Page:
Myriam Moufakkir, recently appointed chief operating officer of Asian markets at AXA, shared her insurance journey with Insurance Business, as well as how the industry touches people – both insurance professionals and clients.
“I actually spent the beginning of my career in the banking industry and at some point I realized that the insurance industry was more human,” she said. “It brings a purpose to what you are doing for people, which is ultimately to provide protection.”
She entered the insurance industry by way of Aviva, before joining AXA in 2005 in its home base of Paris, where she held various senior roles related to business transformation and digital. In 2016, she relocated to Hong Kong when she was named regional chief information officer of AXA Asia, prior to taking her current role as chief operating officer.
“To me, what we do in the insurance industry is really meaningful and impactful for people, and can be reinvented,” she said.
According to Moufakkir, her current role’s biggest challenge is to keep up with the innovation and pace of start-ups, and to build the foundation of a mature company at the same time.
“We have to build fast, make decisions, invest in our future, but then at the same time we have to be sustainable,” she said. “If we have a technology failure, it impacts our customers. What’s striking in Asia, is that much of the competition is coming from the insurtechs whose investment scale is much bigger. Equally, they do not yet have the same scale of customers to support as we do in AXA. In managing the competition, we still have to stay true to the AXA brand and serve our customers well.”
While a global brand like AXA has many advantages, it also has a larger responsibility due to customers’ expectations.
“When people come to AXA as a customer, because of our global reach, we inspire security and stability,” she explained. “So while we are trying to grow fast, we are also building for the long-term to continue to be a sustainable and successful business.”
Moufakkir shared that during her previous role, she was in charge of building a global collaboration platform for AXA, which helped the insurer take care of its people during an emergency.
“During one of the big storms in the early 2010s in the US, New York City was under water and the entire business continuity team had to rapidly move key employees to the north of the city,” she said. “They kept track of people and made sure they were safe through that platform. It enabled us to get connected to our people to make sure they were OK, to inform them not to come to the office, and to communicate alternative working arrangements so that the business continued to operate. We could finally mass communicate with our stakeholders.”
Developing and launching that platform wasn’t easy, she shared. While actual development took about a year, deployment took around five years – from 2010 to 2015. This was due to the differences between markets, such as local cultures and data privacy regulations.
“Anticipating globalization in any organization is key,” she said. “The platform was built right after the 2008 financial crisis. We wanted to be able to maintain contact with all of our people, regardless of where they were on the globe. We achieved that through this platform, creating the ability to collaborate and a method for mass internal communication.”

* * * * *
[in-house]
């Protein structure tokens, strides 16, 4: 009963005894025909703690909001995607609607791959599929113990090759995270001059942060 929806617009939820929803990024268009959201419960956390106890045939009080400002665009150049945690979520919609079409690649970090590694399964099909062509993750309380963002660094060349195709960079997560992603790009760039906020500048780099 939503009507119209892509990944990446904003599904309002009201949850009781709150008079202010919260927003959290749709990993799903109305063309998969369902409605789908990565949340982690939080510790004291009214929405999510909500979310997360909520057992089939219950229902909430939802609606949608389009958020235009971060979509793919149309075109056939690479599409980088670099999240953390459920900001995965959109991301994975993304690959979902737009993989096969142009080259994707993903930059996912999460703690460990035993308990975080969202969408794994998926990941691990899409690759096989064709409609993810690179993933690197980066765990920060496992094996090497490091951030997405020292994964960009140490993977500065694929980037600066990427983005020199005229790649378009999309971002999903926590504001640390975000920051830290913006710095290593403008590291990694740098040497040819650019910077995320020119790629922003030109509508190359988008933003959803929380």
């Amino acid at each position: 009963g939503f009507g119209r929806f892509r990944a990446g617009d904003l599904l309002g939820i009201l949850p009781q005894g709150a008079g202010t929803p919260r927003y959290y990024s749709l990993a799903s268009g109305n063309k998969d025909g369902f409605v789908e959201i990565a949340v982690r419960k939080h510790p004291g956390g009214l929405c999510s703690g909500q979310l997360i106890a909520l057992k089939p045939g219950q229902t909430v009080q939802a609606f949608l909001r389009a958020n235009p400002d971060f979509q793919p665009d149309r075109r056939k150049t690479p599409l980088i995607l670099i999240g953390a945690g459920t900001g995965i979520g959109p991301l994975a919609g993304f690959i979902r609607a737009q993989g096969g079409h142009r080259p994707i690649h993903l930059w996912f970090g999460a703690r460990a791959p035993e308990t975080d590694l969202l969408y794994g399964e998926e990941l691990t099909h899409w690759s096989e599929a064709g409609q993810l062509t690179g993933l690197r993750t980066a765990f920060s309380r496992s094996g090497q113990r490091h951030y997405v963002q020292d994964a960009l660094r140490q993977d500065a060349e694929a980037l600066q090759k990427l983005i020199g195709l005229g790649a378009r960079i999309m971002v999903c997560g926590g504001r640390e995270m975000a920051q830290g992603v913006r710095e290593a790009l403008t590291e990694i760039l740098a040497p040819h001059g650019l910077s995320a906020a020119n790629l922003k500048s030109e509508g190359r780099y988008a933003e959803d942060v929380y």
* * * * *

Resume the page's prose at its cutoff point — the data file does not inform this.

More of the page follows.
Moufakkir added a word of caution when developing advanced technology. She firmly believes that it must go hand-in-hand with training people to get the best out of the new technology.
“Sometimes I feel that we build and then forget about the second piece, which is to train the users,” she said. “Technology moves very fast. I feel that we should balance our spending in enabling technology with investing in educating and supporting our employees as we introduce new ways of working. We need to focus more on bringing people up to speed so that they can understand technology better and how technology, when put together with the right minds, stimulates creativity.”
Linking humans and technology extends outside of the office and into the home for Moufakkir.
“I always tell my sons that science and technology are so important, and that they need to develop a real appetite for understanding the alphabet, the foundations of science and technology,” she said. “It has to be become part of their DNA to be successful in the future. And they have to develop the ability to think for themselves. I try to encourage them to develop their own thinking, so that they can make good decisions. If you can’t make decisions, you will be driven by other people, and unable to make your own choices. This advice is the best gift that I can offer them.”
Lastly, Moufakkir advised young insurance professionals and prospective new entrants to learn and continue to innovate, while keeping the core purpose of insurance in mind.
“My advice would be especially directed to the young generation, to think outside the boundaries of our legacy, and to be part of an industry that brings real value to society,” she said. “I’m not denying the fact that the insurance industry may look old-fashioned from the outside. Come to the industry with fresh eyes, challenge the status quo, and really think outside of the existing legacy and environment. The innovation and creativity of the new generation of insurance professionals is vital to our industry.
“At the end of the day, insurance has a real noble purpose to serve and protect people. It is a very fulfilling industry to be a part of.”